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Aim: If cognitive skill programmes were effective in lowering re offending rates for a sample of female Prisoners 

  • 180 female offenders given 1 of 2 types CBT: Enhanced thinking skills or Reasoning and Rehabilitation
  • Compared to 540 females prisoners who did not recieve therapy 
  • Re conviction rates were examined two years after release

Results: No significant differences were discovered between the groups. Although the reasoning and rehabilition group did slightly worse and re offended earlier.

Cann suggest the programmes were ineffetive:

  • Women offend for different reasons to men, may have cognitive deficits, drug abuse ...
  • Cognitive therapies have been developed with male prisoners therefor inappropriate for women
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Aim: Asses whether anger management programmes work with young male offenders

  • Natural experiment, 50 prisoners completed CALM, 37 assesed as suitable but had not taken the course
  • pisoners given cognitive behaviour interview, prison officers completed WBC, raiting 29 behaviours with scores of 0, 1, 2 for week before interview
  • prisoners completed self report on anger management with 53 questions  


  • Prisoner who completed CALM rated themself lower on anger questionaire & by prison officers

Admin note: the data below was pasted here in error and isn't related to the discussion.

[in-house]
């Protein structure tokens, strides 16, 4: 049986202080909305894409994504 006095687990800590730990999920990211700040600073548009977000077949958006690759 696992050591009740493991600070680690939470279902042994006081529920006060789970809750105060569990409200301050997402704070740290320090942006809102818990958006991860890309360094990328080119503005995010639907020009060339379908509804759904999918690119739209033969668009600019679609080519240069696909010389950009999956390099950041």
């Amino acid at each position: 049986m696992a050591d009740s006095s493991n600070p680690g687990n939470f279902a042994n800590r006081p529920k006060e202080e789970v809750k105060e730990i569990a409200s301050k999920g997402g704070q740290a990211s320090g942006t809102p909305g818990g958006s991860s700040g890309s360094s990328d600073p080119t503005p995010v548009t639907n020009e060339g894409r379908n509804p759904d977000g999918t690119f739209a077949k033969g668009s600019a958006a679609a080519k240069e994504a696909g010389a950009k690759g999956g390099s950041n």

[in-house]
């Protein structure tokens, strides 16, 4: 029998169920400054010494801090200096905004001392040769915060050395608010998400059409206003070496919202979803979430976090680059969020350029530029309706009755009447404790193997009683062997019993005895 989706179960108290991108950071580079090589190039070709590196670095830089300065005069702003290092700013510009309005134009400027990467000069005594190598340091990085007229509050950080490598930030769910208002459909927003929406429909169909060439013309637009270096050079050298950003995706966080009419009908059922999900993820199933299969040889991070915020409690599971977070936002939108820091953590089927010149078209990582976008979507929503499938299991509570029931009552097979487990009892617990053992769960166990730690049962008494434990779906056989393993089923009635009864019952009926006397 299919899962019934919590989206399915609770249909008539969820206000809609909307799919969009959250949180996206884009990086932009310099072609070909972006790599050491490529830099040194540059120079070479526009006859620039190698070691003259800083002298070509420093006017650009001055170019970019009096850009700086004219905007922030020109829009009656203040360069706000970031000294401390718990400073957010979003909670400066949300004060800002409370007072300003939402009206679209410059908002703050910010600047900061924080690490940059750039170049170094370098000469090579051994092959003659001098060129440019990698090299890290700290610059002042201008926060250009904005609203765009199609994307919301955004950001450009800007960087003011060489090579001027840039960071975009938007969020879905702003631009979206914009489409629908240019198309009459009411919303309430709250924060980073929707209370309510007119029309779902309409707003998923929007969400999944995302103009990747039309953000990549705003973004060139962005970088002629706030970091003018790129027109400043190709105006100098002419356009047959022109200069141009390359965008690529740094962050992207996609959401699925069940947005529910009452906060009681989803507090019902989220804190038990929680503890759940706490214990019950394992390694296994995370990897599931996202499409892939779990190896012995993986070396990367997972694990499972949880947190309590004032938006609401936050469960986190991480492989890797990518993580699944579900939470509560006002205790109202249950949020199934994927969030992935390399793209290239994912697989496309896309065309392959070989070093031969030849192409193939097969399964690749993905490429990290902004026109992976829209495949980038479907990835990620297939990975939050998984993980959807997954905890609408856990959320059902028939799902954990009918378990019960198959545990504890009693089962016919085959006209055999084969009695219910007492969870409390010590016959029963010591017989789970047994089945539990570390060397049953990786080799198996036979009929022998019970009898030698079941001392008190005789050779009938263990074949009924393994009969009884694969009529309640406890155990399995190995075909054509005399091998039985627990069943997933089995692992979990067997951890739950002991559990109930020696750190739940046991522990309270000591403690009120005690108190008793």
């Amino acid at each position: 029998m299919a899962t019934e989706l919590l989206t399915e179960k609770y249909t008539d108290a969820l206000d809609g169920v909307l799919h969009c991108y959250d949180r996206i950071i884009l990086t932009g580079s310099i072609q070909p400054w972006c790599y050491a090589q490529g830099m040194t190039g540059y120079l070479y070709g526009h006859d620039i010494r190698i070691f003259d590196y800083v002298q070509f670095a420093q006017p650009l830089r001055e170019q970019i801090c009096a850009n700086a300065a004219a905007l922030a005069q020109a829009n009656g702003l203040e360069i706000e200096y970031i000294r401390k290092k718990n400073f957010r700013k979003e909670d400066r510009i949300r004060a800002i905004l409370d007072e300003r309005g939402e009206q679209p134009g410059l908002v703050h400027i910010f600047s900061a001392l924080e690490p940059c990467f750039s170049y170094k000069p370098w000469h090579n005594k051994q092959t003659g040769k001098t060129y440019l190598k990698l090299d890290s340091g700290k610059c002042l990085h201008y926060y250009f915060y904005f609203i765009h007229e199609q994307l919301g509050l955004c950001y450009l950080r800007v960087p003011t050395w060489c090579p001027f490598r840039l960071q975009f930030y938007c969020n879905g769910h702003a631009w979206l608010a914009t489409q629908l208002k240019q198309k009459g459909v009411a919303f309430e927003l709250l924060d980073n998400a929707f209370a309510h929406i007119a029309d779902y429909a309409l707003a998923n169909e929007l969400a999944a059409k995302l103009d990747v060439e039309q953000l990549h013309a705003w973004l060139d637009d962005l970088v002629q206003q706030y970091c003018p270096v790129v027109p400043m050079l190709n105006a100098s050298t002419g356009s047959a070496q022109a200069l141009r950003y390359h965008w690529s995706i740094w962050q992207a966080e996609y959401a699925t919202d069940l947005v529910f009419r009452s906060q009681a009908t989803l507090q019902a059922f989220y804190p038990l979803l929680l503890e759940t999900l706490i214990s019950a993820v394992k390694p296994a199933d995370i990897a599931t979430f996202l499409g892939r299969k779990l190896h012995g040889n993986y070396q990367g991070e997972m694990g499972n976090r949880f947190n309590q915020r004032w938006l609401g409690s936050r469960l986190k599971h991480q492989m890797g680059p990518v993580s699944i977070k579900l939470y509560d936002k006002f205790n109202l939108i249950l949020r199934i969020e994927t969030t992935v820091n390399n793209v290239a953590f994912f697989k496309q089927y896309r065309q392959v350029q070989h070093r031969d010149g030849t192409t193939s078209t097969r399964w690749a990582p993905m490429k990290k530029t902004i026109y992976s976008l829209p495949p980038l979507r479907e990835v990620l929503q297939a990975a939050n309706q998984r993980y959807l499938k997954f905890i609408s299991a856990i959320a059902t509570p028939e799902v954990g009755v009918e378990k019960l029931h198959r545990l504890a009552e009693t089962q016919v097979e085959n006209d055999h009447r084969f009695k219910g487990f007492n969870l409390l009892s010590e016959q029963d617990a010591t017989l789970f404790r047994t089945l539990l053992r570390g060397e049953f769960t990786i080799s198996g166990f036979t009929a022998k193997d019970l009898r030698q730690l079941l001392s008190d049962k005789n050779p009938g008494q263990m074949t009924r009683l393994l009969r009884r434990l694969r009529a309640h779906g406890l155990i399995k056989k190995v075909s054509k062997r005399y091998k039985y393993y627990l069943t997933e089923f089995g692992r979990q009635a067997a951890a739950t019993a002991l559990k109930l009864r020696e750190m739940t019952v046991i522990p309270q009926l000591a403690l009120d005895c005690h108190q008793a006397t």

• 92% showed improvements on at least one measure of aggression and anger.

Conclusions: In the short term the treatment seemed effective but there is no re offending data.

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Aim: Evaluate the effectiveness of ear accupuncture

  • 350 prisoners in 6 high security prisons recieved acupuntre & standard care program (FOCUS)
  • compared to control group just got FOCUS
  • 2 trained practitioners worked with 10-15 prisoners in relaxed setting, 5 accupunture points in ear
  • needles were inserted for 40 mins

ResultsPrisoners reported better sleep, improved relaxation, reduced nicotine craving

  • staff reported better communication with staff & family, improved attendance to class, calmer atmosphere, less use of healthcare facilities
  • 70% reduction in drug related incidents 
  • 41% reduction in serious incident reports
  • 42% reduction in positive drug test

Conclusions: Belives that there is enough evidence to expand delivery of accupunture throughout prison system, works best as a complimentary therapy alongside other programmes.